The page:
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Thread: In Pain? Try meditation

  1. #1
    I found this article:


    'In pain? Try meditation'

    http://edition.cnn.com/2011/HEALTH/0...S%3A+Health%29

    Any comments relating to the contents of the article?

  2. #2
    Forums Member Glow's Avatar
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    It was a strange coincidence that I read the article the other day as well just as I was rereading my copy of Jon Kabat-Zinn's Full Catastrophe Living. It's odd that there's no mention of his work in the article. He did much of the foundational research and writing on meditation in hospital settings twenty years ago when he began his Mindfulness-Based Stress-Reduction program. In his book, he describes how meditation helped people referred to the "stress clinic" suffering from things like heart disease, AIDS, anxiety and depression (for which he'd later work on Mindfulness-Based Cognitive Therapy... which is essentially the same program as MBSR built around the exact same meditations, just framed differently).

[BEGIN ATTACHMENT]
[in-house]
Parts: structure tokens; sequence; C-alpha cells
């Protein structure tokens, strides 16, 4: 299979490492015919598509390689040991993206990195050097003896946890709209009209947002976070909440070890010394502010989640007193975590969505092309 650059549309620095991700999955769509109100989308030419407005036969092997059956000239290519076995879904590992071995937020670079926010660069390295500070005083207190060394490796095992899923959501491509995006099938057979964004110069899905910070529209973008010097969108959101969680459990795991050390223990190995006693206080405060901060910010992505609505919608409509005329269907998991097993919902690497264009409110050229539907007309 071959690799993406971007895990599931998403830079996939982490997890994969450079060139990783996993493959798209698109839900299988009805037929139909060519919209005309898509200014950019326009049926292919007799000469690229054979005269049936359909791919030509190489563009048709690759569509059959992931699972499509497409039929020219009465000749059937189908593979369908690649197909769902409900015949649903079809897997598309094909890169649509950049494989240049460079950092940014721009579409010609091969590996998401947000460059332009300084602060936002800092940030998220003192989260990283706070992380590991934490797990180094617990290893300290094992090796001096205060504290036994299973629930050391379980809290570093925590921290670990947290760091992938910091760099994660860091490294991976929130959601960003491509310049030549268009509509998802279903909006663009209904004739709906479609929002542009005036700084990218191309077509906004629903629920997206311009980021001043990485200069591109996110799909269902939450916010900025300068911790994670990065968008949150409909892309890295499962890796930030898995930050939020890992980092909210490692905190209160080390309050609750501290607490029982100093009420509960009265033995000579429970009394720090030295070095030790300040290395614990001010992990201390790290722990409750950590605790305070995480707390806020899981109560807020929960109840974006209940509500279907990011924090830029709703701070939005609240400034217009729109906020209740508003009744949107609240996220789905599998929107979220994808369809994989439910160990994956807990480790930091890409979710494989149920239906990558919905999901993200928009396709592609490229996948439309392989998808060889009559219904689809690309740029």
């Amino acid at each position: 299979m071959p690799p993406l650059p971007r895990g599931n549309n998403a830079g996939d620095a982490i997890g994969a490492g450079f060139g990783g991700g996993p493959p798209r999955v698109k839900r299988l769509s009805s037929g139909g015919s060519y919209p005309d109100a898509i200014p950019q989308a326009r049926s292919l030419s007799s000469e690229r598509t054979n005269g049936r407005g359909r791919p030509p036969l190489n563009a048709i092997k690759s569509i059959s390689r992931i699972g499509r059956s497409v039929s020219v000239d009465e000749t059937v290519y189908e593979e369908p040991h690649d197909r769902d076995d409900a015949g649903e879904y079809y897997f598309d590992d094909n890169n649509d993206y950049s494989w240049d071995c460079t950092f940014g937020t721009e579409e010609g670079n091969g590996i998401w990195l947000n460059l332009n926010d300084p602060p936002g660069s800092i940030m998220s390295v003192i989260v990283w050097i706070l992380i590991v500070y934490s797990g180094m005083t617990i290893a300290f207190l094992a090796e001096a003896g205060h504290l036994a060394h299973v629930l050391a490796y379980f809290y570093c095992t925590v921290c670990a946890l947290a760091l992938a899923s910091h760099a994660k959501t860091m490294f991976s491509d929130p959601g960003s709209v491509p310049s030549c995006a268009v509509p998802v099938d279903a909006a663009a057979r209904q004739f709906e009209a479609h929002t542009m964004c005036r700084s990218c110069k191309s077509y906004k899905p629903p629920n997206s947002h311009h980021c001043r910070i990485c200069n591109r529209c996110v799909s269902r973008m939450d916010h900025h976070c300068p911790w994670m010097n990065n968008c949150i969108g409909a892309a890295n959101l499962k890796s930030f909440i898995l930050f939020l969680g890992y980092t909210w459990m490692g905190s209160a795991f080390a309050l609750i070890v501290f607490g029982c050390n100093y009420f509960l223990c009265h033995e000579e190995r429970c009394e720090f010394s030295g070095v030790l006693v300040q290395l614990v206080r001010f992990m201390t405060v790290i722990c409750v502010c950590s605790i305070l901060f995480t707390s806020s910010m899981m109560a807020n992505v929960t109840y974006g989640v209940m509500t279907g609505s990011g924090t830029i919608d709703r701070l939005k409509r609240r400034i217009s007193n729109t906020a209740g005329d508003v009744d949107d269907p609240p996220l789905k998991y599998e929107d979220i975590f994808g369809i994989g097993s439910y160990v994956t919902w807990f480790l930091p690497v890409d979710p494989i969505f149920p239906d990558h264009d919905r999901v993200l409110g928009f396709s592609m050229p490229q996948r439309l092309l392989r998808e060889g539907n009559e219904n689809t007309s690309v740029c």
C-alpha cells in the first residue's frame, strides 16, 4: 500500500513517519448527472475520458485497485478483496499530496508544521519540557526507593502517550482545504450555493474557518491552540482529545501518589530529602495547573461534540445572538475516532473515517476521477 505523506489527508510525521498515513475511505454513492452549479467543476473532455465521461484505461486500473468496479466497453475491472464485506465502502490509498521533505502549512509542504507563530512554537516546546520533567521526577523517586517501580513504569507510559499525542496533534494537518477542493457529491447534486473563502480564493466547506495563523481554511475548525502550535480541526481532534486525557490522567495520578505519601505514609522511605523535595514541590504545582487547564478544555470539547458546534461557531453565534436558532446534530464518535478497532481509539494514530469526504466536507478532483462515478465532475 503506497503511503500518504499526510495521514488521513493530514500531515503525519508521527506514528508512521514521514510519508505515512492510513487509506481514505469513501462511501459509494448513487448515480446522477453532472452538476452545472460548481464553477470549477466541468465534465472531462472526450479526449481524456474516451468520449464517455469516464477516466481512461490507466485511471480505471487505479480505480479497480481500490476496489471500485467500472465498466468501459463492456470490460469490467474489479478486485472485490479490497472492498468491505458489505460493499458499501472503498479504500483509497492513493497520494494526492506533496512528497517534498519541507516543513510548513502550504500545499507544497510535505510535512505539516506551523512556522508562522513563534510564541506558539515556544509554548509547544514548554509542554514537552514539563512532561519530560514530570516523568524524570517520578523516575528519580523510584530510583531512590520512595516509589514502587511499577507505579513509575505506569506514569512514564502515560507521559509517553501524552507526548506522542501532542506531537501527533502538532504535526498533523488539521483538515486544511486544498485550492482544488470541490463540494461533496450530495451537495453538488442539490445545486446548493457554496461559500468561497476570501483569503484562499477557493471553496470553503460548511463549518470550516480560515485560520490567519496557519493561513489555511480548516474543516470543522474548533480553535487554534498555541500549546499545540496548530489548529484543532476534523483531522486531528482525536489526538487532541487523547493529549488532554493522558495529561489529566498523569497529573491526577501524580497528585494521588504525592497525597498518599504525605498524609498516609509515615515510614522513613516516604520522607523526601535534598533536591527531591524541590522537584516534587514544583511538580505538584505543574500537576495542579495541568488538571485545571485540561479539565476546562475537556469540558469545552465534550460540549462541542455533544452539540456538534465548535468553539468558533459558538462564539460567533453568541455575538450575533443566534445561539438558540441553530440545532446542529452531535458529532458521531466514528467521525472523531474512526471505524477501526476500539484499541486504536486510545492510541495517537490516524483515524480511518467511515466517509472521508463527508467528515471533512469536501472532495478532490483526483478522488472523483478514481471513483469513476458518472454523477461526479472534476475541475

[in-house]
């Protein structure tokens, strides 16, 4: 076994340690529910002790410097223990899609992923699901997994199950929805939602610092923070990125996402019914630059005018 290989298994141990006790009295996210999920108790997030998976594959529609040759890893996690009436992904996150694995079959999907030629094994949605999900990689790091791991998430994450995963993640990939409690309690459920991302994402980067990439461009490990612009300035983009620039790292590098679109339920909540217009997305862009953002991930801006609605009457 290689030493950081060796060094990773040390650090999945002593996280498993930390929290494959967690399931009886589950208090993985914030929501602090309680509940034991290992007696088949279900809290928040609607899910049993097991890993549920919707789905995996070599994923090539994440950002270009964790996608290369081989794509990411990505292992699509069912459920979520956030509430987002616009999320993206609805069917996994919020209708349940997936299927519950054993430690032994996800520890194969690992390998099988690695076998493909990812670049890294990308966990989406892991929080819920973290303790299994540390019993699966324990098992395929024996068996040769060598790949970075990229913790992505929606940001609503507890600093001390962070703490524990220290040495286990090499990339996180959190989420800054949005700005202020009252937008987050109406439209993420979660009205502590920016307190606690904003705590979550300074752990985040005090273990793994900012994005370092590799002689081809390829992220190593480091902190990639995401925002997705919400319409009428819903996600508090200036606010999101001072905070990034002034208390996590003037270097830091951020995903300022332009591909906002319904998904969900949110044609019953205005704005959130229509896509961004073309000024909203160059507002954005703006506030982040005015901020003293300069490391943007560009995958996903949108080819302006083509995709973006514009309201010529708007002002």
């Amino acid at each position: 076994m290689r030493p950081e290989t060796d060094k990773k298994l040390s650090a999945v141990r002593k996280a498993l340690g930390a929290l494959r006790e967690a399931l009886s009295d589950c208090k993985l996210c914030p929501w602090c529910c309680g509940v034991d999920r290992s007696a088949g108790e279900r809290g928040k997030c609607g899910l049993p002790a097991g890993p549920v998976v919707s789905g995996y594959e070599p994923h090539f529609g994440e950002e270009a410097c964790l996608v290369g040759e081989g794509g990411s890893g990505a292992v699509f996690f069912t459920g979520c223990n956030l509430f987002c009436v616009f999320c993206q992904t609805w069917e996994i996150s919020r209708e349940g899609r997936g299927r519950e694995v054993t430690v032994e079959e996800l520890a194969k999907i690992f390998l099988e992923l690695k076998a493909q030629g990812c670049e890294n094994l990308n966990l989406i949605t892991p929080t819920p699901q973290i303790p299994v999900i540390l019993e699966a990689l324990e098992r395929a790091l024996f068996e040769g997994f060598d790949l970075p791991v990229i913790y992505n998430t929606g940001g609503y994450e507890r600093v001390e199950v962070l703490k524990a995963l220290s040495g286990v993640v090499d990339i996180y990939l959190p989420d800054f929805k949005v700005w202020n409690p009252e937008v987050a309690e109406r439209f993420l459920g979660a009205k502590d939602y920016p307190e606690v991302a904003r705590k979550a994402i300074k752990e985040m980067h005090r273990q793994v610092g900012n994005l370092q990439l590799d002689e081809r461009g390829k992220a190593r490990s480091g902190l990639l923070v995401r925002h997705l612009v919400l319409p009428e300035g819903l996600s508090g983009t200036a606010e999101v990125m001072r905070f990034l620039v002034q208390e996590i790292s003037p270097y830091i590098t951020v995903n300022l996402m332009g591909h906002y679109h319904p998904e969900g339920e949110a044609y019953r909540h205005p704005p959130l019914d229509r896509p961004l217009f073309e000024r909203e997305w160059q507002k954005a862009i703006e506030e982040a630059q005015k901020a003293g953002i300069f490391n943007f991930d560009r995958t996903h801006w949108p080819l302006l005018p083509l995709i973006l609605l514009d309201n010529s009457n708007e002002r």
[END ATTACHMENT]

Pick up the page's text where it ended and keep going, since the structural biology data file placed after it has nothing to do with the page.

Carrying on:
Of course, the Buddha knew this 2,500 years ago:
    The Blessed One said, "When touched with a feeling of pain, the uninstructed run-of-the-mill person sorrows, grieves, & laments, beats his breast, becomes distraught. So he feels two pains, physical & mental. Just as if they were to shoot a man with an arrow and, right afterward, were to shoot him with another one, so that he would feel the pains of two arrows; in the same way, when touched with a feeling of pain, the uninstructed run-of-the-mill person sorrows, grieves, & laments, beats his breast, becomes distraught. So he feels two pains, physical & mental...

    "Now, the well-instructed disciple of the noble ones, when touched with a feeling of pain, does not sorrow, grieve, or lament, does not beat his breast or become distraught. So he feels one pain: physical, but not mental. Just as if they were to shoot a man with an arrow and, right afterward, did not shoot him with another one, so that he would feel the pain of only one arrow. In the same way, when touched with a feeling of pain, the well-instructed disciple of the noble ones does not sorrow, grieve, or lament, does not beat his breast or become distraught. He feels one pain: physical, but not mental.
    Source: Sallatha Sutta - The Arrow

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